# Background

Suppose we observe $n$ IID Bernoulli variables and our null hypothesis is that their common probability is $p$.

For denote by $\mathbb{1}_{\{i\}}$ the outcome of observation $i$.

Then by the central limit theorem

$\frac{\frac{1}{\sqrt{n}}\sum_{i=1}^n (\mathbb{1}_{\{i\}} – p)}{\sqrt{p \cdot (1 – p)}} \rightarrow N(0, 1),$

which can be used for hypothesis testing.

Suppose now that the null hypothesis is instead that each variable has an individual probability of success, $p_i$ (they are still independent). Then a simple argument allows us to use Lyapunov's version of the CLT and can thus conclude

$\frac{\sum_{i=1}^n (\mathbb{1}_{\{i\}} – p_i)}{\sqrt{\sum_i p_i \cdot (1 – p_i)}} \rightarrow N(0, 1),$ which can then be used to test this composite hypothesis.

# Question

If instead we have $k$ categories and our null hypothesis is that the probabilities for each is $p_k$ and we have observed the $n_i$ occurrences of each outcome $i$ then we can use the Chi-Square Goodness of Fit test stating that if the $n_i$ sum to $n$ then

$\sum_{i=1}^k \frac{(n_i – n \cdot p_i)^2}{n \cdot p_i} \rightarrow \chi^2(k – 1)$.

Analogously to above, instead I want to form a null hypothesis where I conduct $n$ experiments, but for each of them the $k$ categories have separate probabilities $\{(p_1^1, p_2^1, \ldots p_k^1), (p_1^2, p_2^2, \ldots p_k^2), \ldots, (p_1^n, p_2^n, \ldots p_k^n) \}.$

Is there a generalization of the Chi-Square Goodness of Fit test applicable to test this kind of hypothesis?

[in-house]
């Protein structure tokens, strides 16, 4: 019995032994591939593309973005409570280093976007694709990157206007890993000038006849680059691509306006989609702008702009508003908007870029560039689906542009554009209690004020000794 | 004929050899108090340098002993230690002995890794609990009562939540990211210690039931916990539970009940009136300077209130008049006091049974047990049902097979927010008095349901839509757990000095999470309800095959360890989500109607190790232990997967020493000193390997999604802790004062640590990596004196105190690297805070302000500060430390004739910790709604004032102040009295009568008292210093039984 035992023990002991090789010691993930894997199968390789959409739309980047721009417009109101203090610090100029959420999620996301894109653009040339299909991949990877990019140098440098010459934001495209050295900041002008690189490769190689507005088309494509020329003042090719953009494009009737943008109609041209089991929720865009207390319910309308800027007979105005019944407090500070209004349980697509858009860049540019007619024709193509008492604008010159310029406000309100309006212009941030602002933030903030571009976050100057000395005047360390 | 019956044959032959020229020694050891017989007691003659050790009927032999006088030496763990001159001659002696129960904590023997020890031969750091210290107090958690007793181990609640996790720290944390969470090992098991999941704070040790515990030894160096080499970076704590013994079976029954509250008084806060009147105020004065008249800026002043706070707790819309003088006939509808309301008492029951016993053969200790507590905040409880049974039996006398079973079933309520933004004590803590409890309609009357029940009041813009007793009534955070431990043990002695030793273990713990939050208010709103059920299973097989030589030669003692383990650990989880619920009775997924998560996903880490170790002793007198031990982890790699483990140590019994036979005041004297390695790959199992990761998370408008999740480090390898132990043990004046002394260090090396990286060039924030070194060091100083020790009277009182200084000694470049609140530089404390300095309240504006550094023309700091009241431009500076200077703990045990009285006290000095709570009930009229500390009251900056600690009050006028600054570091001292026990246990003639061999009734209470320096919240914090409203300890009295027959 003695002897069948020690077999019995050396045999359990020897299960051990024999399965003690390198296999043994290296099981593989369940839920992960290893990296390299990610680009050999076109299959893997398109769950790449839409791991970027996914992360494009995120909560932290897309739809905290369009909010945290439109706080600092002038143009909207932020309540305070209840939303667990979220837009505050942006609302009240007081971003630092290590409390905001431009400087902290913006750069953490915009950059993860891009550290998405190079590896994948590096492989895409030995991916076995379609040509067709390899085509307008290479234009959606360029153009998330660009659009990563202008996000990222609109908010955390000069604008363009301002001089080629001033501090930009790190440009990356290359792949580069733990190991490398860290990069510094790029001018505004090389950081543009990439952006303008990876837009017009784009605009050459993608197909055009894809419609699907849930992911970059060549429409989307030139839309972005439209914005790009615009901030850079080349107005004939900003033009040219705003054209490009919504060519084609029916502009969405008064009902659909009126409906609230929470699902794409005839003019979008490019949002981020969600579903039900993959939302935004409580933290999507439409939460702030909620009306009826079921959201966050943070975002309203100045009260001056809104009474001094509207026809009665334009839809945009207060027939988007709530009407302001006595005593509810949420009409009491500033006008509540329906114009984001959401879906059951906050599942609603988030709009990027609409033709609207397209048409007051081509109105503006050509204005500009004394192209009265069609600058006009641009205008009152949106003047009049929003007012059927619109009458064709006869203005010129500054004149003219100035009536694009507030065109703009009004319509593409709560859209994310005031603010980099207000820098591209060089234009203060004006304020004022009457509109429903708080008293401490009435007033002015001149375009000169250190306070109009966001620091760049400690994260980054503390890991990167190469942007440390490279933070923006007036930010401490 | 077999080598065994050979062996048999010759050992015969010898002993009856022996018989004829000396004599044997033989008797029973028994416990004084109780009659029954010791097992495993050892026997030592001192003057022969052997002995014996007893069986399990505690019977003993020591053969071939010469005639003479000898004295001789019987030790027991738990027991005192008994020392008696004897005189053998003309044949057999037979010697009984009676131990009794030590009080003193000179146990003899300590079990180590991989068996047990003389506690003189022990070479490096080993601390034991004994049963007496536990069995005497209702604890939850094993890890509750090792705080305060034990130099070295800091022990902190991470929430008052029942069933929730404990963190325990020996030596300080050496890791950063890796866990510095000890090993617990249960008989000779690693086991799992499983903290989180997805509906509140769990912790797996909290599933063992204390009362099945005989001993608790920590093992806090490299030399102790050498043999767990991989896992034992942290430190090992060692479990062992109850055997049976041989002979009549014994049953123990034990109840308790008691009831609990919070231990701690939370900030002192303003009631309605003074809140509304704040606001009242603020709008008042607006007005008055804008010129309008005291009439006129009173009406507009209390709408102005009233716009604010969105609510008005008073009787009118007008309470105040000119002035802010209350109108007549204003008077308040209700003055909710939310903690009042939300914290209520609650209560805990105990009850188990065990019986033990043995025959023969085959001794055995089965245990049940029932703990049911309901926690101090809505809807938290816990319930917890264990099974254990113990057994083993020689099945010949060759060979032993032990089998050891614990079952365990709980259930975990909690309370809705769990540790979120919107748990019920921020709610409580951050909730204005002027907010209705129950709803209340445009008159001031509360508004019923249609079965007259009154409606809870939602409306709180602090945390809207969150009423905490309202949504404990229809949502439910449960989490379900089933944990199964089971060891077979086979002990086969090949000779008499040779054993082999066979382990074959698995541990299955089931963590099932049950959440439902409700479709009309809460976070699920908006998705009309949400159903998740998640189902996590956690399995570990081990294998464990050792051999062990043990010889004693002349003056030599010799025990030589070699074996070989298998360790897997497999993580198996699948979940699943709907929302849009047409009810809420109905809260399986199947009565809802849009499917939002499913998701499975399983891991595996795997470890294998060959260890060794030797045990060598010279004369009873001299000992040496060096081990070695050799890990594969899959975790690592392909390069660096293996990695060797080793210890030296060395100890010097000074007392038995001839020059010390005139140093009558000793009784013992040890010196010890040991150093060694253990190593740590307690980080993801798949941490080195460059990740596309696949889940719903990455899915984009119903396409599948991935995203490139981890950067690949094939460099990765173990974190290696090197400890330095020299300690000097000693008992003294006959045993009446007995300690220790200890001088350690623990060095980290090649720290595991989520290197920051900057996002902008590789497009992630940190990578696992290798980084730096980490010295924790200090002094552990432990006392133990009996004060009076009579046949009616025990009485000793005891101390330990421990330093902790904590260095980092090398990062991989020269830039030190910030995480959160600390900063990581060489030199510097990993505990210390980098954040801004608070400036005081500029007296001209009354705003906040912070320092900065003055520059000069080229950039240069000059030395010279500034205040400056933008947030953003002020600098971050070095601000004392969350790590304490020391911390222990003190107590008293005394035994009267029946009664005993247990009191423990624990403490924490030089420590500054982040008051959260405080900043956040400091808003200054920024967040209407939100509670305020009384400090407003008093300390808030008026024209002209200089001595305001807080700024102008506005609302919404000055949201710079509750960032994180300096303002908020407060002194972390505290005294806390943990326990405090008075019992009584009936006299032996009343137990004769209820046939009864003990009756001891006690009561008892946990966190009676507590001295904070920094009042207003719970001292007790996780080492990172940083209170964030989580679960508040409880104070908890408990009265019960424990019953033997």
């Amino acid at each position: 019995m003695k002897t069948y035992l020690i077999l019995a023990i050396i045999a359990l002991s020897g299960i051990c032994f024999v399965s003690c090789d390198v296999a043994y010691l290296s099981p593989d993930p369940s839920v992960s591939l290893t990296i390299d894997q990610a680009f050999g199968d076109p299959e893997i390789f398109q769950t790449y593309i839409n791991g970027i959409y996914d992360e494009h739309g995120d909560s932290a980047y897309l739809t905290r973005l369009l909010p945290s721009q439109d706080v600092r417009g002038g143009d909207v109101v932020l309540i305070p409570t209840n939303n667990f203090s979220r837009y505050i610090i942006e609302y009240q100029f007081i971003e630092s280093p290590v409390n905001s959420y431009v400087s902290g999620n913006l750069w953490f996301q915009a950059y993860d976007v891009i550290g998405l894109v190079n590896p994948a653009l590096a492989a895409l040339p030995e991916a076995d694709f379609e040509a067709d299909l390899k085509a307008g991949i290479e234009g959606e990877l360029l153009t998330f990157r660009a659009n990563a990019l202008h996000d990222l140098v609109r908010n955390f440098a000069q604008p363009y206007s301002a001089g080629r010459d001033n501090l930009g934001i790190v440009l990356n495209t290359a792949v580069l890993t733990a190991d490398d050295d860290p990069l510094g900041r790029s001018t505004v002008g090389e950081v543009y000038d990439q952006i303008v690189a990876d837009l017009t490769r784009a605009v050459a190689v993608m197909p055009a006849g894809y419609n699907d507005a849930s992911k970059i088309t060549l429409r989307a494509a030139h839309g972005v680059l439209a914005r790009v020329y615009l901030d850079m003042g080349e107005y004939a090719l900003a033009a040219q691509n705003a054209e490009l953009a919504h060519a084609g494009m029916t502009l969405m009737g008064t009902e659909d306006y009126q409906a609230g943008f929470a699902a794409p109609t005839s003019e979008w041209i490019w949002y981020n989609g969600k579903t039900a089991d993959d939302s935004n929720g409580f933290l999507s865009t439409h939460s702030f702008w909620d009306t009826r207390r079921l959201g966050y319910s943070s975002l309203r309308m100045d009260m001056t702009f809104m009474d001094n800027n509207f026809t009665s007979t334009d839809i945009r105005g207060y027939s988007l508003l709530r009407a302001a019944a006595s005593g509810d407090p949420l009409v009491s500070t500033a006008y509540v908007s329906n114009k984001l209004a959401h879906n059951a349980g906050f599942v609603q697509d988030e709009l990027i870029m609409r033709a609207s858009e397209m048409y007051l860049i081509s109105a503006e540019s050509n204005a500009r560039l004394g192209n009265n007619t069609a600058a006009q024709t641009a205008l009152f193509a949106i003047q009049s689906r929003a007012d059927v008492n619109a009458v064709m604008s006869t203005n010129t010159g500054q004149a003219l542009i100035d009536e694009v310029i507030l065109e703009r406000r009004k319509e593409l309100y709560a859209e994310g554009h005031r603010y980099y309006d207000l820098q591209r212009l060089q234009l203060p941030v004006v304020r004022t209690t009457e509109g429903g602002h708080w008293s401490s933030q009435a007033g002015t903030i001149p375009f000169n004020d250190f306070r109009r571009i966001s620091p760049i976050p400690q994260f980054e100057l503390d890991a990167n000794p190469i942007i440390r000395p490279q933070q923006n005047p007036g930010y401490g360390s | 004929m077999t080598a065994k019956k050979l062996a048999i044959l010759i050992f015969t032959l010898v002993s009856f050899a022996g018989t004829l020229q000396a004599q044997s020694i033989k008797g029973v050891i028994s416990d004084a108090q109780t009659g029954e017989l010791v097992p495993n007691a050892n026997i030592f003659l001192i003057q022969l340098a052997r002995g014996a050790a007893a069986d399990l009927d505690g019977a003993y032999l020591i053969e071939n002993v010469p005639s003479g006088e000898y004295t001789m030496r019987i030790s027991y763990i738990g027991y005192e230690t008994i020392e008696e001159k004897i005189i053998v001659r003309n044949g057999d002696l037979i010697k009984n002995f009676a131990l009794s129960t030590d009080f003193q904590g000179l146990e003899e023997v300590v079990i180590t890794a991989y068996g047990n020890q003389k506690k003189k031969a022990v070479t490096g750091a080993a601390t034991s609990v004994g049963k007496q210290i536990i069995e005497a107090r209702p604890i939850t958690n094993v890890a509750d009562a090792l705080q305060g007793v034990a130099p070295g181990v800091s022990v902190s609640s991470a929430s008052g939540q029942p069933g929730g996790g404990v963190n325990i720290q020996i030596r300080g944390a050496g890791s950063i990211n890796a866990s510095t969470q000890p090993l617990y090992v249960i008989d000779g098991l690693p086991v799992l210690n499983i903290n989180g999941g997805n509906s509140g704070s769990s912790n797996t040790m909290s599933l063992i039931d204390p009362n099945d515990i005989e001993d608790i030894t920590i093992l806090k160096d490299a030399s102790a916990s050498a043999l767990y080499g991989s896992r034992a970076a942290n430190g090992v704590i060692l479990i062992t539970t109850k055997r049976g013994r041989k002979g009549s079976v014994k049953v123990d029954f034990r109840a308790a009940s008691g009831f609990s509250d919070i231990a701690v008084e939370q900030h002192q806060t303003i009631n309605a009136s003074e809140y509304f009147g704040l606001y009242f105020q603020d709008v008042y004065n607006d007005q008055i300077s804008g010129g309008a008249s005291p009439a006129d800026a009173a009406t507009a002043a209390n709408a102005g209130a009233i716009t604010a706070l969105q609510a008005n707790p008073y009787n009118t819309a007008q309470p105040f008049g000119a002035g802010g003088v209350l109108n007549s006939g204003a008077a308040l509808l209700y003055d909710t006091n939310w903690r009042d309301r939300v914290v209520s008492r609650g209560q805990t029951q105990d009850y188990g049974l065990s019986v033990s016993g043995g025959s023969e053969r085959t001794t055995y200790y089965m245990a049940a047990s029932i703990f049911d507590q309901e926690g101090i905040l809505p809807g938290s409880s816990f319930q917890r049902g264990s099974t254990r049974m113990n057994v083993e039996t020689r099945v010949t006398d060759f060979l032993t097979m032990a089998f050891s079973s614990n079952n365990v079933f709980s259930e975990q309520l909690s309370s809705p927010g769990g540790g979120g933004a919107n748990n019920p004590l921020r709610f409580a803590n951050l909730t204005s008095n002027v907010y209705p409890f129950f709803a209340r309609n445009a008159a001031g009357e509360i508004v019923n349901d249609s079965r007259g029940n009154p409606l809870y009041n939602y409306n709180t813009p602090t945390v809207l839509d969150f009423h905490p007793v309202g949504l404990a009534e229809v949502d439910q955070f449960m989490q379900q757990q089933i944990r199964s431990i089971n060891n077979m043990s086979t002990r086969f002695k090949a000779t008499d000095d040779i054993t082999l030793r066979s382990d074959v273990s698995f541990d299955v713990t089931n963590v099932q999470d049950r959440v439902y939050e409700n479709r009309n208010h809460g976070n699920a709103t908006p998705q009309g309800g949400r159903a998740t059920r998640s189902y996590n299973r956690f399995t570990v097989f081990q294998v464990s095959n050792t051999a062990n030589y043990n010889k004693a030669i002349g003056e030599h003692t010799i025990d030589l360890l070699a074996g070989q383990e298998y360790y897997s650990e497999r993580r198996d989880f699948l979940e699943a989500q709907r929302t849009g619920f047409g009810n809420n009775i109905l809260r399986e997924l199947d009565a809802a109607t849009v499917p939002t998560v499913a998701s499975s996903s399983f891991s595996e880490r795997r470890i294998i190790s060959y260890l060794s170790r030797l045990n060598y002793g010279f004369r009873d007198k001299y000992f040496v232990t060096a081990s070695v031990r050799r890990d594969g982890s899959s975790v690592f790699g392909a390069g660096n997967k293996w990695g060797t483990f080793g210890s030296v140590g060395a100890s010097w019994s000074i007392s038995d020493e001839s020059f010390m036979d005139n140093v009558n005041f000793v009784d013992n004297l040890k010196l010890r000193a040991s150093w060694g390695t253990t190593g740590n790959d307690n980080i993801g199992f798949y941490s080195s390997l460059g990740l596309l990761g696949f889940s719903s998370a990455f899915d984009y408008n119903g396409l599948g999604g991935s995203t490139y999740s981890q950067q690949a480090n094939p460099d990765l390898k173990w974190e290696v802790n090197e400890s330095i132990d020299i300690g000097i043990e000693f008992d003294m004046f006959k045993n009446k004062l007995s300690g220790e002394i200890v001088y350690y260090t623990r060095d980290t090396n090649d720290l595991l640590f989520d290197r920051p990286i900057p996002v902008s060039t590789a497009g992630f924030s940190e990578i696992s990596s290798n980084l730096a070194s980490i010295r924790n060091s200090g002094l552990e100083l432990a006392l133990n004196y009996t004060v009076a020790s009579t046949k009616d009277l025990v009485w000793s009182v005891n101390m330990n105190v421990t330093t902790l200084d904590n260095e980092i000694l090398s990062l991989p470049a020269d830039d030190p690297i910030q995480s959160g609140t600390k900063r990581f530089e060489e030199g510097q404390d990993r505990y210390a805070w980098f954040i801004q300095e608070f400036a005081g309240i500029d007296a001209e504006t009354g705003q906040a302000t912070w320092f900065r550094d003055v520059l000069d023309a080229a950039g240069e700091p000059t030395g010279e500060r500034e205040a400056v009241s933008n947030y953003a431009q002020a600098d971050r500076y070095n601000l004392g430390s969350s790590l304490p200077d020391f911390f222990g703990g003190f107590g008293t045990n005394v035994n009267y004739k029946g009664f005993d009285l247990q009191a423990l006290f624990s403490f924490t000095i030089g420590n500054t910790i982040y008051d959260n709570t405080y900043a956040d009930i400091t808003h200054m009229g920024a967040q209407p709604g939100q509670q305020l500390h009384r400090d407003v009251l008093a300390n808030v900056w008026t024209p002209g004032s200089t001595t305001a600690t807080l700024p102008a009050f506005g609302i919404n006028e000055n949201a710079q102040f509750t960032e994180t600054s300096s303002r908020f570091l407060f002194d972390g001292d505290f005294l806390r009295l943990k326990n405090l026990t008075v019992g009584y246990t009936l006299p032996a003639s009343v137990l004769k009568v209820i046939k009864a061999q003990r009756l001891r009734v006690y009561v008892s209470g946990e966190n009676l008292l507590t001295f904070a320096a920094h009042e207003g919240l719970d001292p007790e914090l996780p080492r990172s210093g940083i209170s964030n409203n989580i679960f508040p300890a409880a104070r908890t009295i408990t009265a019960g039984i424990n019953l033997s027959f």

Looking briefly at the proof the case for the standard case gives me a feeling that it should be possible, but surely I can't be the first one asking this?

## Best Answer

Could not find an answer to this as a theorem so had to formulate and prove one by myself.

I have $n$ variables $\{X_{i}\}_{i=1}^n$ each attaining a value in $\{1, \ldots k\}$ and my null hypothesis is that $P(X_i = j) = p_i^j$

Then for each $j \in \{ 1, \ldots k \}$ Lyapunov's version of CLT yields

$Z_j := \frac{\sum_{i=1}^n (\mathbb{1}_{\{X_i = j\}} - p_i^j)}{\sqrt{\sum_{i=1}^n p_i^j \cdot (1 - p_i^j)}} \rightarrow N(0, 1).$

So we have $k$ standard normal variables and to proceed we need to figure out their covariance matrix, $\text{cov}(\overline{Z})$.

Straightforward computations yield

$\text{cov}(Z_r, Z_s) = \left\{ \begin{array}{ll} 1 && \text{if } r = s\\ \frac{-\sum_{i = 1}^{n} p_i^r \cdot p_i^s}{\sqrt{(\sum_{i = 1}^{n} p_i^r \cdot (1 - p_i^r)) \cdot (\sum_{i = 1}^{n} p_i^s \cdot (1 - p_i^s))}} && \text{otherwise} \end{array} \right.$

By construction $\text{cov}(\overline{Z})$ is symmetric and real hence by the spectral theorem there are orthonormal eigenvectors of it forming a basis of $\mathbb{R}^k$. Letting $V$ be the matrix of such eigenvectors and $D$ the diagonal matrix of corresponding eigenvalues we have

$\text{cov}(\overline{Z}) = V D V^{\top}$.

Furthermore it's easily seen that

$\text{cov}(V^{\top} \overline{Z}) = V^{\top}\text{cov}(\overline{Z}) V = D$.

Denote the elements of $V^{\top} \overline{Z}$ by $(\xi_i)_i$, the elements of $D$ by ${(d_{i,j})}_{i, j}$ (of course $d_{i,j} = 0$ for $i \neq j$) and define the vector

$\overline{W} = (\frac{\xi_i}{\sqrt{d_{i,i}}} )_{\{i: d_{i,i} \neq 0\}}$.

It's now clear that the elements of $\overline{W}$ are independent standard normals, with length $L = \text{rank}(\text{cov}(\overline{Z}))$.

Hence the distribution of $\| \overline{W} \|^2$ is $\chi^2(L)$ according to the null hypothesis and this squared norm is what we'll compute when conducting our testing.